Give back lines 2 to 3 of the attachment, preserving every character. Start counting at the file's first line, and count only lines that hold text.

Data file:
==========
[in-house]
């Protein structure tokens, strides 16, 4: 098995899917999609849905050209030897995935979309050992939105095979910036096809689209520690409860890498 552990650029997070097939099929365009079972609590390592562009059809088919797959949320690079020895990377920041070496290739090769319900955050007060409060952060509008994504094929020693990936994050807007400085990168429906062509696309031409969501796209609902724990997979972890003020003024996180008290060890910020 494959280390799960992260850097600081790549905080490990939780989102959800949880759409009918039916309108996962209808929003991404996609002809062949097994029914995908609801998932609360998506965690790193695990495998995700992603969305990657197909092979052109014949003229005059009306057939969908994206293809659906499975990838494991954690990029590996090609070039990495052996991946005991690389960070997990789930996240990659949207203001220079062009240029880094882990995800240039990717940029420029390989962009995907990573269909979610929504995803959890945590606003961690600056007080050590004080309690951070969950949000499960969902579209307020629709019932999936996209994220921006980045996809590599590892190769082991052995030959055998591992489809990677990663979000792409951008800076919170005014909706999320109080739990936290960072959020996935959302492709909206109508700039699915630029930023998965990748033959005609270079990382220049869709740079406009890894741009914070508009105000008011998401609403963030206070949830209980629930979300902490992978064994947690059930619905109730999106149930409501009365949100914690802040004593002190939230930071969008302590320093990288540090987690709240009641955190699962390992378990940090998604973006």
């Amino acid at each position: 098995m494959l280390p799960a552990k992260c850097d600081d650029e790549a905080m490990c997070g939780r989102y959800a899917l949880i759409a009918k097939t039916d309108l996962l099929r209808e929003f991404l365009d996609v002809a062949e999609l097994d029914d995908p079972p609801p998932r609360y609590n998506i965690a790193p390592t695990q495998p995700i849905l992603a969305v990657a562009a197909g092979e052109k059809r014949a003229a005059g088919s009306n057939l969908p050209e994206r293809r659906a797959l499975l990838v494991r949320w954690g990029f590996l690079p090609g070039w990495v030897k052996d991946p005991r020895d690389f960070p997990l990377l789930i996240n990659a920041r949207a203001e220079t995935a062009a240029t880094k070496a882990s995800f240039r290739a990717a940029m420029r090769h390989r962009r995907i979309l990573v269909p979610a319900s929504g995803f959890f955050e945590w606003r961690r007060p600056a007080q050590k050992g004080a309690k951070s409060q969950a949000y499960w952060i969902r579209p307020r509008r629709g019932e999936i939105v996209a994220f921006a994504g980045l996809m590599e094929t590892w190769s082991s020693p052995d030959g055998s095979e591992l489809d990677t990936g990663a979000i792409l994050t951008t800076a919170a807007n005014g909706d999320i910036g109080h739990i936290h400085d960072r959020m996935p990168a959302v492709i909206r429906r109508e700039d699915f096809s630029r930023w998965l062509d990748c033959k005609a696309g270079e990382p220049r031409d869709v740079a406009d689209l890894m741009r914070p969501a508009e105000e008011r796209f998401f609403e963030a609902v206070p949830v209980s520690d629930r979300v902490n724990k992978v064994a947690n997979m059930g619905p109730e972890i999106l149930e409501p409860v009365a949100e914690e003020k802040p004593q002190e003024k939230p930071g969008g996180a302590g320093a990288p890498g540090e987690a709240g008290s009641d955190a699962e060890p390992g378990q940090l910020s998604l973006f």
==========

């Protein structure tokens, strides 16, 4: 098995899917999609849905050209030897995935979309050992939105095979910036096809689209520690409860890498 552990650029997070097939099929365009079972609590390592562009059809088919797959949320690079020895990377920041070496290739090769319900955050007060409060952060509008994504094929020693990936994050807007400085990168429906062509696309031409969501796209609902724990997979972890003020003024996180008290060890910020 494959280390799960992260850097600081790549905080490990939780989102959800949880759409009918039916309108996962209808929003991404996609002809062949097994029914995908609801998932609360998506965690790193695990495998995700992603969305990657197909092979052109014949003229005059009306057939969908994206293809659906499975990838494991954690990029590996090609070039990495052996991946005991690389960070997990789930996240990659949207203001220079062009240029880094882990995800240039990717940029420029390989962009995907990573269909979610929504995803959890945590606003961690600056007080050590004080309690951070969950949000499960969902579209307020629709019932999936996209994220921006980045996809590599590892190769082991052995030959055998591992489809990677990663979000792409951008800076919170005014909706999320109080739990936290960072959020996935959302492709909206109508700039699915630029930023998965990748033959005609270079990382220049869709740079406009890894741009914070508009105000008011998401609403963030206070949830209980629930979300902490992978064994947690059930619905109730999106149930409501009365949100914690802040004593002190939230930071969008302590320093990288540090987690709240009641955190699962390992378990940090998604973006």
């Amino acid at each position: 098995m494959l280390p799960a552990k992260c850097d600081d650029e790549a905080m490990c997070g939780r989102y959800a899917l949880i759409a009918k097939t039916d309108l996962l099929r209808e929003f991404l365009d996609v002809a062949e999609l097994d029914d995908p079972p609801p998932r609360y609590n998506i965690a790193p390592t695990q495998p995700i849905l992603a969305v990657a562009a197909g092979e052109k059809r014949a003229a005059g088919s009306n057939l969908p050209e994206r293809r659906a797959l499975l990838v494991r949320w954690g990029f590996l690079p090609g070039w990495v030897k052996d991946p005991r020895d690389f960070p997990l990377l789930i996240n990659a920041r949207a203001e220079t995935a062009a240029t880094k070496a882990s995800f240039r290739a990717a940029m420029r090769h390989r962009r995907i979309l990573v269909p979610a319900s929504g995803f959890f955050e945590w606003r961690r007060p600056a007080q050590k050992g004080a309690k951070s409060q969950a949000y499960w952060i969902r579209p307020r509008r629709g019932e999936i939105v996209a994220f921006a994504g980045l996809m590599e094929t590892w190769s082991s020693p052995d030959g055998s095979e591992l489809d990677t990936g990663a979000i792409l994050t951008t800076a919170a807007n005014g909706d999320i910036g109080h739990i936290h400085d960072r959020m996935p990168a959302v492709i909206r429906r109508e700039d699915f096809s630029r930023w998965l062509d990748c033959k005609a696309g270079e990382p220049r031409d869709v740079a406009d689209l890894m741009r914070p969501a508009e105000e008011r796209f998401f609403e963030a609902v206070p949830v209980s520690d629930r979300v902490n724990k992978v064994a947690n997979m059930g619905p109730e972890i999106l149930e409501p409860v009365a949100e914690e003020k802040p004593q002190e003024k939230p930071g969008g996180a302590g320093a990288p890498g540090e987690a709240g008290s009641d955190a699962e060890p390992g378990q940090l910020s998604l973006f």